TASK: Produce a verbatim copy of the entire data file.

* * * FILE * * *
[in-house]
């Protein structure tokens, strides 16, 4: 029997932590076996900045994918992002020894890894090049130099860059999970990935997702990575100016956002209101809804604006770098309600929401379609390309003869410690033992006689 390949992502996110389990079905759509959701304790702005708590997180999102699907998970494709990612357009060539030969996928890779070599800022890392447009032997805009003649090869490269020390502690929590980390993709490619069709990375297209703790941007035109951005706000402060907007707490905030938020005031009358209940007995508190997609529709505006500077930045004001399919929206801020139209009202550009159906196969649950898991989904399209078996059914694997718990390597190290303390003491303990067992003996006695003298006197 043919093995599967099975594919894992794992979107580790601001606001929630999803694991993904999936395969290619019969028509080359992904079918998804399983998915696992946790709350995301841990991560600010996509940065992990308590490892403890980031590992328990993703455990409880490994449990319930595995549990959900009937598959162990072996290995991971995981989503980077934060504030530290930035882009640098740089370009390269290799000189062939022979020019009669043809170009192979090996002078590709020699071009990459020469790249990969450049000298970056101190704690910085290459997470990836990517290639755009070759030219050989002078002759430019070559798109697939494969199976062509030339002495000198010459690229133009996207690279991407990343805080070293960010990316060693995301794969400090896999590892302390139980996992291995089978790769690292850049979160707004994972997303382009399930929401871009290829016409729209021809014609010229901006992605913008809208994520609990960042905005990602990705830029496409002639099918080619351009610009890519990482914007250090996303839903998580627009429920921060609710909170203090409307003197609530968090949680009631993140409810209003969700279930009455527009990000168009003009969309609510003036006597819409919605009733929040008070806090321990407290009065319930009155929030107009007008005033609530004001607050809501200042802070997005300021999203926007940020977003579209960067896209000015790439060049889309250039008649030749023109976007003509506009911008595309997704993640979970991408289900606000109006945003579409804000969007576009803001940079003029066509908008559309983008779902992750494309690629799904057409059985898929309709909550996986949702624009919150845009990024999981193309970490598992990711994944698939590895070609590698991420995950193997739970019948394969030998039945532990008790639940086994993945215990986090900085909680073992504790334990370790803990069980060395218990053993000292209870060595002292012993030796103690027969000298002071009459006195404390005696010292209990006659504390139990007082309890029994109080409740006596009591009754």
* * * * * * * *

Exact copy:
[in-house]
């Protein structure tokens, strides 16, 4: 029997932590076996900045994918992002020894890894090049130099860059999970990935997702990575100016956002209101809804604006770098309600929401379609390309003869410690033992006689 390949992502996110389990079905759509959701304790702005708590997180999102699907998970494709990612357009060539030969996928890779070599800022890392447009032997805009003649090869490269020390502690929590980390993709490619069709990375297209703790941007035109951005706000402060907007707490905030938020005031009358209940007995508190997609529709505006500077930045004001399919929206801020139209009202550009159906196969649950898991989904399209078996059914694997718990390597190290303390003491303990067992003996006695003298006197 043919093995599967099975594919894992794992979107580790601001606001929630999803694991993904999936395969290619019969028509080359992904079918998804399983998915696992946790709350995301841990991560600010996509940065992990308590490892403890980031590992328990993703455990409880490994449990319930595995549990959900009937598959162990072996290995991971995981989503980077934060504030530290930035882009640098740089370009390269290799000189062939022979020019009669043809170009192979090996002078590709020699071009990459020469790249990969450049000298970056101190704690910085290459997470990836990517290639755009070759030219050989002078002759430019070559798109697939494969199976062509030339002495000198010459690229133009996207690279991407990343805080070293960010990316060693995301794969400090896999590892302390139980996992291995089978790769690292850049979160707004994972997303382009399930929401871009290829016409729209021809014609010229901006992605913008809208994520609990960042905005990602990705830029496409002639099918080619351009610009890519990482914007250090996303839903998580627009429920921060609710909170203090409307003197609530968090949680009631993140409810209003969700279930009455527009990000168009003009969309609510003036006597819409919605009733929040008070806090321990407290009065319930009155929030107009007008005033609530004001607050809501200042802070997005300021999203926007940020977003579209960067896209000015790439060049889309250039008649030749023109976007003509506009911008595309997704993640979970991408289900606000109006945003579409804000969007576009803001940079003029066509908008559309983008779902992750494309690629799904057409059985898929309709909550996986949702624009919150845009990024999981193309970490598992990711994944698939590895070609590698991420995950193997739970019948394969030998039945532990008790639940086994993945215990986090900085909680073992504790334990370790803990069980060395218990053993000292209870060595002292012993030796103690027969000298002071009459006195404390005696010292209990006659504390139990007082309890029994109080409740006596009591009754």